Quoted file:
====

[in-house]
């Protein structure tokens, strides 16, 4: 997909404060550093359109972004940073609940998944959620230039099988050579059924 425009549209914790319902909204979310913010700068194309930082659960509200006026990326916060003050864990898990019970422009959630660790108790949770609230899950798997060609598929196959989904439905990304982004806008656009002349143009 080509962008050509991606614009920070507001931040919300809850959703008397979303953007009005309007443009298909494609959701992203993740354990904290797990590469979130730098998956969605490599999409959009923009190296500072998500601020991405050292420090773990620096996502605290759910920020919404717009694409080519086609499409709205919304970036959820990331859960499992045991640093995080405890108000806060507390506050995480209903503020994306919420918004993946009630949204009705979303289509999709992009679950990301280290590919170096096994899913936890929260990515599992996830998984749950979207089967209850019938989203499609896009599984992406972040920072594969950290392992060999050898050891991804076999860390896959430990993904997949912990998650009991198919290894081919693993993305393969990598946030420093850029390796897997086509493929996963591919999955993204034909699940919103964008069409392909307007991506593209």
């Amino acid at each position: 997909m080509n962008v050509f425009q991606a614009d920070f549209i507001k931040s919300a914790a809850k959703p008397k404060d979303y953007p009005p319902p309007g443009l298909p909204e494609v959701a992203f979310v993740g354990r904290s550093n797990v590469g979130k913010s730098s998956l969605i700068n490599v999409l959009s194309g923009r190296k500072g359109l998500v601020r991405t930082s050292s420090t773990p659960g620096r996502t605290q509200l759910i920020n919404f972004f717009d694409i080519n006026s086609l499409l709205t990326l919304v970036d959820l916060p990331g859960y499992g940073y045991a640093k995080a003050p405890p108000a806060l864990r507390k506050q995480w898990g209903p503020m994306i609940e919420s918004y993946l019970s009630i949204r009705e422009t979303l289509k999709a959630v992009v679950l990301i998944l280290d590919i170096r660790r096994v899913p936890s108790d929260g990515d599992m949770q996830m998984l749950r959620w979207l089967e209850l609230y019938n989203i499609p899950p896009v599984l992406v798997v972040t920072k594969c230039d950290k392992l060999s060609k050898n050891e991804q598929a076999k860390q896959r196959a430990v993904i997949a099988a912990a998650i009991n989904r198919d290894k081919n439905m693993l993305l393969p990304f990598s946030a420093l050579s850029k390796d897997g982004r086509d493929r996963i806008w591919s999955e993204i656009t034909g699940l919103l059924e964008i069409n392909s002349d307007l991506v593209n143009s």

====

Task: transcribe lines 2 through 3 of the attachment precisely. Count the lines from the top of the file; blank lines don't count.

């Protein structure tokens, strides 16, 4: 997909404060550093359109972004940073609940998944959620230039099988050579059924 425009549209914790319902909204979310913010700068194309930082659960509200006026990326916060003050864990898990019970422009959630660790108790949770609230899950798997060609598929196959989904439905990304982004806008656009002349143009 080509962008050509991606614009920070507001931040919300809850959703008397979303953007009005309007443009298909494609959701992203993740354990904290797990590469979130730098998956969605490599999409959009923009190296500072998500601020991405050292420090773990620096996502605290759910920020919404717009694409080519086609499409709205919304970036959820990331859960499992045991640093995080405890108000806060507390506050995480209903503020994306919420918004993946009630949204009705979303289509999709992009679950990301280290590919170096096994899913936890929260990515599992996830998984749950979207089967209850019938989203499609896009599984992406972040920072594969950290392992060999050898050891991804076999860390896959430990993904997949912990998650009991198919290894081919693993993305393969990598946030420093850029390796897997086509493929996963591919999955993204034909699940919103964008069409392909307007991506593209």
């Amino acid at each position: 997909m080509n962008v050509f425009q991606a614009d920070f549209i507001k931040s919300a914790a809850k959703p008397k404060d979303y953007p009005p319902p309007g443009l298909p909204e494609v959701a992203f979310v993740g354990r904290s550093n797990v590469g979130k913010s730098s998956l969605i700068n490599v999409l959009s194309g923009r190296k500072g359109l998500v601020r991405t930082s050292s420090t773990p659960g620096r996502t605290q509200l759910i920020n919404f972004f717009d694409i080519n006026s086609l499409l709205t990326l919304v970036d959820l916060p990331g859960y499992g940073y045991a640093k995080a003050p405890p108000a806060l864990r507390k506050q995480w898990g209903p503020m994306i609940e919420s918004y993946l019970s009630i949204r009705e422009t979303l289509k999709a959630v992009v679950l990301i998944l280290d590919i170096r660790r096994v899913p936890s108790d929260g990515d599992m949770q996830m998984l749950r959620w979207l089967e209850l609230y019938n989203i499609p899950p896009v599984l992406v798997v972040t920072k594969c230039d950290k392992l060999s060609k050898n050891e991804q598929a076999k860390q896959r196959a430990v993904i997949a099988a912990a998650i009991n989904r198919d290894k081919n439905m693993l993305l393969p990304f990598s946030a420093l050579s850029k390796d897997g982004r086509d493929r996963i806008w591919s999955e993204i656009t034909g699940l919103l059924e964008i069409n392909s002349d307007l991506v593209n143009s």